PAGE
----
The Malaysia Air Crash: Should We Publish Pictures of Bodies?

The tragedy is yet another reminder that ethics, as well as facts, are part of real-time reporting.
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We do not yet know all the details. We do not even know most of the details. What we do know is that earlier today, a passenger jet carrying 295 people crashed on the Russian/Ukrainian border. We know that all aboard were killed. 

I know something else, too, something you might not: that one of the people who perished today was a young woman, thin, with shoulder-length hair that was brown and a little bit wavy. I know what she was wearing when she died: a t-shirt of bright white and a skirt of deep black. I know that when she died, she was holding something. Or someone. Her pale arms, stark in a sea of fuel-blackened wreckage, remain frozen in an awkward embrace. 

I know all this because of The New York Times, which, to accompany its article about the crash, initially included a photograph that included that young woman. Or, rather, the corpse of that young woman. Other outlets have used the same image to illustrate their own stories on the tragedy. This is, on the one hand, unsurprising: There are only nine images of the crash so far from the Reuters news wire, and the one containing the young woman's body is the most illustrative of them all. It'd be easy to miss her, pale and small, within the wreckage. It'd be easy to miss the warning Reuters appended to its caption: "ATTENTION EDITORS - VISUAL COVERAGE OF SCENES OF INJURY OR DEATH."

Breaking news, of course, moves quickly. Real-time reporting tools speed it along. News organizations have developed, in fairly short order, standards for navigating this newfound swiftness. We know to verify facts before publishing them. We know to source on-the-ground images to combat hoaxes. We know that getting it first is not as important as getting it right. The press criticism show On the Media recently published a guide to breaking news. It included nine points, one of which was this: "In the immediate aftermath, news outlets will get it wrong."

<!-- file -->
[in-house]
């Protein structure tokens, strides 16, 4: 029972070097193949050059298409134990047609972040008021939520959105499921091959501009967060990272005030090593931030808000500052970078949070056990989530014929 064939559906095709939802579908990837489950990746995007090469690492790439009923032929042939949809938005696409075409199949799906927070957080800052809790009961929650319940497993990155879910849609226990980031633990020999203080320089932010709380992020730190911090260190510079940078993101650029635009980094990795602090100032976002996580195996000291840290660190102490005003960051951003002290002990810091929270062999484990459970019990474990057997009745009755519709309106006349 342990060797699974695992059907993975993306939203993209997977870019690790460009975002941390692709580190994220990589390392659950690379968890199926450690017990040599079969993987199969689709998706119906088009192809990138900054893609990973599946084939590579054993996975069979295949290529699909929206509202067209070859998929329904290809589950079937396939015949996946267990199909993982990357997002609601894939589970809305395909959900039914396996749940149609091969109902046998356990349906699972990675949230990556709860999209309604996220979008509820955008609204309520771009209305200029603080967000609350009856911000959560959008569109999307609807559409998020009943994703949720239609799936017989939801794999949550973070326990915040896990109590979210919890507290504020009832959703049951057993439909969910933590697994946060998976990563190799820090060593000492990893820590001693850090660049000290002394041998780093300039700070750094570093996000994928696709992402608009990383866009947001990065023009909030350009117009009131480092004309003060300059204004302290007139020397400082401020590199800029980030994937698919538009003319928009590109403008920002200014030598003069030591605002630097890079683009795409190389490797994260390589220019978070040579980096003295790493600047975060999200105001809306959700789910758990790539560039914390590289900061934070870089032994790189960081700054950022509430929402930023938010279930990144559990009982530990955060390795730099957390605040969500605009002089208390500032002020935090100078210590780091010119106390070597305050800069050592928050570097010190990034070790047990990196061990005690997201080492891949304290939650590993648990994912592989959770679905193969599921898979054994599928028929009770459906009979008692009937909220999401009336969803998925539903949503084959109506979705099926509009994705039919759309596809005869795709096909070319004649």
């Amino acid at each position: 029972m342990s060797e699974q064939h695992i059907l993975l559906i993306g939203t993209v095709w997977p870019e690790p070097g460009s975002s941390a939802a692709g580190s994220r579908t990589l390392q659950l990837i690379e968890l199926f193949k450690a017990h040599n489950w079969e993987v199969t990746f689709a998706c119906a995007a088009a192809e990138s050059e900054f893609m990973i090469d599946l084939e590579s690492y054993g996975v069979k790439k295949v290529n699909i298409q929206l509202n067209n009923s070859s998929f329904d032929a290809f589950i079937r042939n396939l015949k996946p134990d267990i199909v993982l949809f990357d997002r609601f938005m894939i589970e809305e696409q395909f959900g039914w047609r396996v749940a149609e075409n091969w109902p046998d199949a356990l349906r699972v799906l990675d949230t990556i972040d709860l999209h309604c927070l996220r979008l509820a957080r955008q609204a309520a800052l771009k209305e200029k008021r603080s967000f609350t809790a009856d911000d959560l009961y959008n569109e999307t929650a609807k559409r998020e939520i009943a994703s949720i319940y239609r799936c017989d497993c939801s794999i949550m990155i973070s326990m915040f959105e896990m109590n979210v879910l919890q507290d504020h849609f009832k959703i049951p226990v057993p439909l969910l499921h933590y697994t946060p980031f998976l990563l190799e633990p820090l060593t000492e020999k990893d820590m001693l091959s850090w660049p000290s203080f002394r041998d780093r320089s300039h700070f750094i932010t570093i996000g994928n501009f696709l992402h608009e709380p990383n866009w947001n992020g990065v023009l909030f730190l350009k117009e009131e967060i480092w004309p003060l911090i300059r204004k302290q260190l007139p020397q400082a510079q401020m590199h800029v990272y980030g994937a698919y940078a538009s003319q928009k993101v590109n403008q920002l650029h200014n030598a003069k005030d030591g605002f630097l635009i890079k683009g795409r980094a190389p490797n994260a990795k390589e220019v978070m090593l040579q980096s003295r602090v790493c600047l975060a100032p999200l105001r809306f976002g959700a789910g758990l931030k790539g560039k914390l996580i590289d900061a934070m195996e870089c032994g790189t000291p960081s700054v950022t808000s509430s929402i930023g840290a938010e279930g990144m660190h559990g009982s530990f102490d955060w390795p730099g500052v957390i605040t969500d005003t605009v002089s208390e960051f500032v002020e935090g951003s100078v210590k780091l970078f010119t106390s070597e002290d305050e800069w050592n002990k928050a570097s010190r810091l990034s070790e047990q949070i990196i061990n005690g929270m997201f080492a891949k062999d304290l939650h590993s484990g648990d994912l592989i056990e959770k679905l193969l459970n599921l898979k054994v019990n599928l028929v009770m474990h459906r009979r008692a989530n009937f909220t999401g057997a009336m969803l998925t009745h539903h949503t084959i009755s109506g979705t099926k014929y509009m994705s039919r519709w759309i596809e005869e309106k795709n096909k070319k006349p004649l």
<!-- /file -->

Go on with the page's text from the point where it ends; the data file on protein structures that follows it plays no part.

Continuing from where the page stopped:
This is true. It's true when it comes to reporting. It's also true, though, when it comes to ethics—when it comes to the question of what readers actually need to know and see about unfolding tragedies. The bomb, exploding? The corpse, mutilated? The people falling from the towers? There is a fine line, always, between journalism and sensationalism. And the higher the speed, in general, the higher the stakes.

The Times, which told us that "our editors decided that the current photos are better images to accompany this story," has since replaced that initial photo with one that presents only mechanical wreckage. ("We regularly update the text and visual components of our breaking news coverage online," a spokeswoman said over email, "to refine the story and add new information.") The swap suggests how useful it would be to have another guide—one that helps journalists to navigate not just the truth of breaking news, but the propriety. A woman was killed today, and I know what she looked like at the moment of her death. I will keep knowing that. News outlets, the good ones, spend a lot of time thinking about the best way to present information as it unfolds; part of their thinking should respect the fact that images, once revealed, cannot be unseen.

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Megan Garber is a staff writer at The Atlantic. She was formerly an assistant editor at the Nieman Journalism Lab, where she wrote about innovations in the media.

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